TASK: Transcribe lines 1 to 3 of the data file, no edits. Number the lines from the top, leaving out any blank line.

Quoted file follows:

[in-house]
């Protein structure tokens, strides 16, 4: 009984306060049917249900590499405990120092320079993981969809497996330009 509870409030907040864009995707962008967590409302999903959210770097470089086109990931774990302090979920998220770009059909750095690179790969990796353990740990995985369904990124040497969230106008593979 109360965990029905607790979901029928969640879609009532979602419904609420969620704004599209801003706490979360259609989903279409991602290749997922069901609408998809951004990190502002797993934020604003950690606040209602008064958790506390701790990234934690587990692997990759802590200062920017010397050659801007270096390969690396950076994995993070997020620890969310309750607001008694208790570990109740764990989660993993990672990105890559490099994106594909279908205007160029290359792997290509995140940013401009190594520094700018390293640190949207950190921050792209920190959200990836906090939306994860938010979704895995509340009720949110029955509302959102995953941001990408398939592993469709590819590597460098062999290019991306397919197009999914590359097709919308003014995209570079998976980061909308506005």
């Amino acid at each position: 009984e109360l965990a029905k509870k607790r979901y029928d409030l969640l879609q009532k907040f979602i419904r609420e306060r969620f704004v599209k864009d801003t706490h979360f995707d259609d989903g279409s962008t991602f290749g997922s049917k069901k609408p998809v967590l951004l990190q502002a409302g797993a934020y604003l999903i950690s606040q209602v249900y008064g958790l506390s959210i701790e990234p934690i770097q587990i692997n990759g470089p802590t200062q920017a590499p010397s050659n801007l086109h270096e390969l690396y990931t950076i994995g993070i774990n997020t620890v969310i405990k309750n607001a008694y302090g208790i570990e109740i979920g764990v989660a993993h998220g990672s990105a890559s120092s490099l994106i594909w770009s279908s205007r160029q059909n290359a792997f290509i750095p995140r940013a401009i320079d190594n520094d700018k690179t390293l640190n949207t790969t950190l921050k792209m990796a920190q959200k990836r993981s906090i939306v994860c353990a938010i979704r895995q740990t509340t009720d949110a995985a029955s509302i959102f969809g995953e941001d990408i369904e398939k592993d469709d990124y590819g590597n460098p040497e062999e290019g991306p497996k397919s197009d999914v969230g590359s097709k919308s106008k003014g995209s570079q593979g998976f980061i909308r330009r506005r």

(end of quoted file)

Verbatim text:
[in-house]
């Protein structure tokens, strides 16, 4: 009984306060049917249900590499405990120092320079993981969809497996330009 509870409030907040864009995707962008967590409302999903959210770097470089086109990931774990302090979920998220770009059909750095690179790969990796353990740990995985369904990124040497969230106008593979 109360965990029905607790979901029928969640879609009532979602419904609420969620704004599209801003706490979360259609989903279409991602290749997922069901609408998809951004990190502002797993934020604003950690606040209602008064958790506390701790990234934690587990692997990759802590200062920017010397050659801007270096390969690396950076994995993070997020620890969310309750607001008694208790570990109740764990989660993993990672990105890559490099994106594909279908205007160029290359792997290509995140940013401009190594520094700018390293640190949207950190921050792209920190959200990836906090939306994860938010979704895995509340009720949110029955509302959102995953941001990408398939592993469709590819590597460098062999290019991306397919197009999914590359097709919308003014995209570079998976980061909308506005």
């Amino acid at each position: 009984e109360l965990a029905k509870k607790r979901y029928d409030l969640l879609q009532k907040f979602i419904r609420e306060r969620f704004v599209k864009d801003t706490h979360f995707d259609d989903g279409s962008t991602f290749g997922s049917k069901k609408p998809v967590l951004l990190q502002a409302g797993a934020y604003l999903i950690s606040q209602v249900y008064g958790l506390s959210i701790e990234p934690i770097q587990i692997n990759g470089p802590t200062q920017a590499p010397s050659n801007l086109h270096e390969l690396y990931t950076i994995g993070i774990n997020t620890v969310i405990k309750n607001a008694y302090g208790i570990e109740i979920g764990v989660a993993h998220g990672s990105a890559s120092s490099l994106i594909w770009s279908s205007r160029q059909n290359a792997f290509i750095p995140r940013a401009i320079d190594n520094d700018k690179t390293l640190n949207t790969t950190l921050k792209m990796a920190q959200k990836r993981s906090i939306v994860c353990a938010i979704r895995q740990t509340t009720d949110a995985a029955s509302i959102f969809g995953e941001d990408i369904e398939k592993d469709d990124y590819g590597n460098p040497e062999e290019g991306p497996k397919s197009d999914v969230g590359s097709k919308s106008k003014g995209s570079q593979g998976f980061i909308r330009r506005r």